Under a classified mission, spent fuel containing 63 kilograms of highly enriched uranium (HEU) was successfully returned to Russia from Uzbekistan, the National Nuclear Security Administration (NNSA) and the International Atomic Energy Agency (IAEA) announced April 20.
Monitored by the IAEA, the bomb-grade spent nuclear material was transported in four separate shipments from the Uzbekistan Institute of Nuclear Physics to the Mayak plant in Russia, where it will be reprocessed over the next several years. The high-security operation was conducted jointly by the United States, the Russian Federation, Uzbekistan, Kazakhstan, and the IAEA as part of the Global Threat Reduction Initiative (GTRI), an NNSA program to repatriate nuclear and radiological materials from around the globe.
The transportation of the nuclear material, enough to produce at least two nuclear weapons, was carried out over a course of 16 days. The Uzbek material was of “particular concern” because it had lost much of its radioactivity and therefore would be easier to handle by terrorists or others. The mission was completed on April 19, after six years of planning.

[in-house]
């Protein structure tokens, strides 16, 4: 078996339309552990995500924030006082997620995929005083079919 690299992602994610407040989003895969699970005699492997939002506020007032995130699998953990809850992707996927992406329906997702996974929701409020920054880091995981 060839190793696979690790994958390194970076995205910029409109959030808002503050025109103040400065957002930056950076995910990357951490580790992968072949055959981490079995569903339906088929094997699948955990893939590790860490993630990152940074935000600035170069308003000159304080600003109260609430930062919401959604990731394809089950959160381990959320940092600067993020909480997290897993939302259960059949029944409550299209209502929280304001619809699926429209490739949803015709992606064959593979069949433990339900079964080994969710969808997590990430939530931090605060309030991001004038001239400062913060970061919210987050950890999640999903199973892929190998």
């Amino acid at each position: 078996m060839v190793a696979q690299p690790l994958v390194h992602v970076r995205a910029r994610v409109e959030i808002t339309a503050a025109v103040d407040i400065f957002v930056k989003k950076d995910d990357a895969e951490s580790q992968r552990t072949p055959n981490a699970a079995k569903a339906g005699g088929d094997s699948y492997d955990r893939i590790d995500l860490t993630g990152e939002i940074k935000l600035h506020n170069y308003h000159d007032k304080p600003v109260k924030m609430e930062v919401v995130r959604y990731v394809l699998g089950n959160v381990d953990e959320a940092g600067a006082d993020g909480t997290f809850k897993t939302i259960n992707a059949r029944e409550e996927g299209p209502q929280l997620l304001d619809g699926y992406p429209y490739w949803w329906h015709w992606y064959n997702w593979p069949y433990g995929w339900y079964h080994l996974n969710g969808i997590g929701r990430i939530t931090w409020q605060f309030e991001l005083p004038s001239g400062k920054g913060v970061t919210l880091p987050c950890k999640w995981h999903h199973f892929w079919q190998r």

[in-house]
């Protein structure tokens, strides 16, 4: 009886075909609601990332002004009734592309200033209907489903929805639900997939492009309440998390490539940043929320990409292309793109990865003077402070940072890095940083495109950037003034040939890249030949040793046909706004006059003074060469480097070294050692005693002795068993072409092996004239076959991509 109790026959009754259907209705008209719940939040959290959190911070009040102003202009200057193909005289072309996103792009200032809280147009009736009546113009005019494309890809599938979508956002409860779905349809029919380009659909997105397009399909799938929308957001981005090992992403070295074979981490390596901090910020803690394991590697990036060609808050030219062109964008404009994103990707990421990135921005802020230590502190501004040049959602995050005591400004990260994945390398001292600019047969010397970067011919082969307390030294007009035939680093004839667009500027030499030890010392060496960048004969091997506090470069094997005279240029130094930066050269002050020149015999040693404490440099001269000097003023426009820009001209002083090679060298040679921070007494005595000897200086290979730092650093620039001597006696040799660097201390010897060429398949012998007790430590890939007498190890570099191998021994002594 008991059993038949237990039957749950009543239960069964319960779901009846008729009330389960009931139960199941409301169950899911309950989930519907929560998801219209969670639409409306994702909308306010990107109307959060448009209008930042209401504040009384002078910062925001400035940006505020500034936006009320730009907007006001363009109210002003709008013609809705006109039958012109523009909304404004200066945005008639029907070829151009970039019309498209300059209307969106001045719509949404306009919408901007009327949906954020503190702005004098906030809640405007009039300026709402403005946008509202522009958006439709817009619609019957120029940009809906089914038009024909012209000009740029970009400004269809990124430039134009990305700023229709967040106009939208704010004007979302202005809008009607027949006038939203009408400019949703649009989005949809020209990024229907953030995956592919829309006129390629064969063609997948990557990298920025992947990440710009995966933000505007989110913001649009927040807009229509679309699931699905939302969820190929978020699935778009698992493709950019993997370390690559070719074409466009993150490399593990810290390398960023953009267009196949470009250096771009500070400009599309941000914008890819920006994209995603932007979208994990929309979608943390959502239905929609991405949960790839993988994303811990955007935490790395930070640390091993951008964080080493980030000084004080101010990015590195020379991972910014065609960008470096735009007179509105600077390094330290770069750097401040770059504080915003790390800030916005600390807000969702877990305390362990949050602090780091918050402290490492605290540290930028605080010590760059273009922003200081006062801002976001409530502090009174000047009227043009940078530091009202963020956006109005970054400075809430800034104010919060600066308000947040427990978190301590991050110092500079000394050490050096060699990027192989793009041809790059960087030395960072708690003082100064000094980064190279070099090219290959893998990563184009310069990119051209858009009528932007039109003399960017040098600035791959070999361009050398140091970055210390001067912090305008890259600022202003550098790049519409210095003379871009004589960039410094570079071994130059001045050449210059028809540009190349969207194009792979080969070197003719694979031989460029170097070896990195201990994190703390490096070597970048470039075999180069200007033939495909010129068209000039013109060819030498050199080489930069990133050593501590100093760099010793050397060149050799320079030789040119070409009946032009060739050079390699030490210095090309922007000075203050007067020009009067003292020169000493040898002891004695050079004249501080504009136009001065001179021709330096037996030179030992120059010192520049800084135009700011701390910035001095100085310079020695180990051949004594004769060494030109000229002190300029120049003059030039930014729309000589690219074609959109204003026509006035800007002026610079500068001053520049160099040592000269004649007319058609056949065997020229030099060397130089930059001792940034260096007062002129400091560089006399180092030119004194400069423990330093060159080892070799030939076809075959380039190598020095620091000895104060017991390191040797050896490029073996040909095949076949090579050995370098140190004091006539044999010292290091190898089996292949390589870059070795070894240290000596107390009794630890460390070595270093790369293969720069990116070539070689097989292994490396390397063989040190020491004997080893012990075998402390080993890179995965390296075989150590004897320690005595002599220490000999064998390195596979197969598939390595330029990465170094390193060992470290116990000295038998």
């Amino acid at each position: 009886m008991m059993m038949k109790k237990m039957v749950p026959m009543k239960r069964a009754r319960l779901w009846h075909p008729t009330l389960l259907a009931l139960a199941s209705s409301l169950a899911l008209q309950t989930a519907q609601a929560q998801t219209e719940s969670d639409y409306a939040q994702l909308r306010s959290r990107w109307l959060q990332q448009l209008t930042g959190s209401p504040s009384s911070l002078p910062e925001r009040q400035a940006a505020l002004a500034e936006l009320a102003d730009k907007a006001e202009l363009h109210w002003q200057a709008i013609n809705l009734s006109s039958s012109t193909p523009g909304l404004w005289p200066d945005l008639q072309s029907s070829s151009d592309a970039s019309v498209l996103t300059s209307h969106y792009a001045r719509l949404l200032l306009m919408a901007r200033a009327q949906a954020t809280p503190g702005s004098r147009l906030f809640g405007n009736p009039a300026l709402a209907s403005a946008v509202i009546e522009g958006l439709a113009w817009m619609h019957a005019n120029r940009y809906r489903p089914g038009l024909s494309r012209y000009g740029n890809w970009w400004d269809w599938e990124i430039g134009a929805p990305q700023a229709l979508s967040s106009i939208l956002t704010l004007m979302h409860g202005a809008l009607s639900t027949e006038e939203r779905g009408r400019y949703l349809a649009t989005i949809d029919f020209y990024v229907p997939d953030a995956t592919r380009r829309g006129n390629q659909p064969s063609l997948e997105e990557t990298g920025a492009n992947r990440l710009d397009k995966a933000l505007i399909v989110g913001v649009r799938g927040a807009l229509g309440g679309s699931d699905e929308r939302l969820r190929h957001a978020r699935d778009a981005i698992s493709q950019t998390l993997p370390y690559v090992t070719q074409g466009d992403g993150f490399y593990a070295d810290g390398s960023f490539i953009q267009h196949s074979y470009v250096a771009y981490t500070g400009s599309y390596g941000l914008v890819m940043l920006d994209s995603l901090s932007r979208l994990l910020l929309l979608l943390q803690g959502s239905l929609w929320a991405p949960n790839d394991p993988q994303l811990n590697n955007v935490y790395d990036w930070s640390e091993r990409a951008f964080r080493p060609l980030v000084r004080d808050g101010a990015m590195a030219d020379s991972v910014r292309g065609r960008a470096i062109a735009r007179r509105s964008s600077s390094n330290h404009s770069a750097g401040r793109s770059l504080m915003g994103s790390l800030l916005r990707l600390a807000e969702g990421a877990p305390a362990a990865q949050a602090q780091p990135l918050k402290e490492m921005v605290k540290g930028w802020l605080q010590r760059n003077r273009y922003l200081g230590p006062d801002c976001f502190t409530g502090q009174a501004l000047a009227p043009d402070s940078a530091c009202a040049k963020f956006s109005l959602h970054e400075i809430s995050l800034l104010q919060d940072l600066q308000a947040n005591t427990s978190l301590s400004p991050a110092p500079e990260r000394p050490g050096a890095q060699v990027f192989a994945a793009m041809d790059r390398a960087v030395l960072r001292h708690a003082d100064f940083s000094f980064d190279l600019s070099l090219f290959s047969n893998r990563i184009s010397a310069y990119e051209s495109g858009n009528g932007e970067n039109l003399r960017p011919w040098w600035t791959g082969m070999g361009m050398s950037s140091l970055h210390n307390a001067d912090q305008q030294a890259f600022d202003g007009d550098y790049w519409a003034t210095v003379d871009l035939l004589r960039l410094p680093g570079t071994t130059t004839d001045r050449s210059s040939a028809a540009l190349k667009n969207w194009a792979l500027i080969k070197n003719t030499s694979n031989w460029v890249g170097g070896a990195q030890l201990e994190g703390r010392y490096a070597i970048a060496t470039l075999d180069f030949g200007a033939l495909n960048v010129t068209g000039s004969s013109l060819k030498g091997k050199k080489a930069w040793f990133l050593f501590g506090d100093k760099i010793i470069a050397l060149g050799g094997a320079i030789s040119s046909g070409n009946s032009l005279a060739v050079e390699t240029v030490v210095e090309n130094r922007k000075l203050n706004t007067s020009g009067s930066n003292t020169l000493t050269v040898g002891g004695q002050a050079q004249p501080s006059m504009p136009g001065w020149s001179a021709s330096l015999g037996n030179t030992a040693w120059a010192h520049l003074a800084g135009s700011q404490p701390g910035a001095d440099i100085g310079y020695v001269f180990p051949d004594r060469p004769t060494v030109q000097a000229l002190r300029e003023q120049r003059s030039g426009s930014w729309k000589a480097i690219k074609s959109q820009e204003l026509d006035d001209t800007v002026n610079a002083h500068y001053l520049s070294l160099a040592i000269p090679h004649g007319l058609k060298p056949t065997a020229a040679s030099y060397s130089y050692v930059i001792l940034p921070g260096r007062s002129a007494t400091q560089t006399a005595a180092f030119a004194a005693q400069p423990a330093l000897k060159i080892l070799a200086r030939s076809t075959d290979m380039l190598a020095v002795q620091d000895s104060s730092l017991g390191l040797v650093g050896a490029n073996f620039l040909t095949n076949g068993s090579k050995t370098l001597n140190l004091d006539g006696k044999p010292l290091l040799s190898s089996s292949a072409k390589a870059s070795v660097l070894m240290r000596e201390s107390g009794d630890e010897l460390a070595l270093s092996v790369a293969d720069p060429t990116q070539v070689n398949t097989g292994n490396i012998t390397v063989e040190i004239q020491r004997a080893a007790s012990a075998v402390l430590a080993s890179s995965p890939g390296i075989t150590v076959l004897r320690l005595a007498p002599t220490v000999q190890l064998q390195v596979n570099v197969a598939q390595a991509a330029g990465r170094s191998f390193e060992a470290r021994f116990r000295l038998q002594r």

The HEU was originally supplied to Uzbekistan by the Soviet Union for use in its 10-megawatt research reactor, located near the Uzbek capital of Tashkent. The reactor currently produces isotopes for medical purposes.
This is the first time Russian HEU spent fuel has been returned to Russia from other countries under a 2005 agreement on nuclear security cooperation between President George W. Bush and Russian President Vladimir Putin. (See ACT, March 2005.) Indeed, “[i]t is the first time that fuel used in a research reactor has been repatriated to Russia since the break-up of the Soviet Union,” the IAEA noted. Still, roughly 1,000 kilograms of spent Russian-origin HEU fuel remains abroad, according to estimates by scientists at Princeton University.The shipment follows earlier IAEA- and/or GTRI-supported operations made in order to transfer un-irradiated reactor fuel containing HEU back to its country of origin. Approximately 186 kilograms of HEU fresh fuel have been returned to Russia from Bulgaria, the Czech Republic, Latvia, Libya, Romania, Serbia and Montenegro, and Uzbekistan under the GTRI program, according to the NNSA. There are more than 100 research reactors around the world still running on weapons-grade HEU.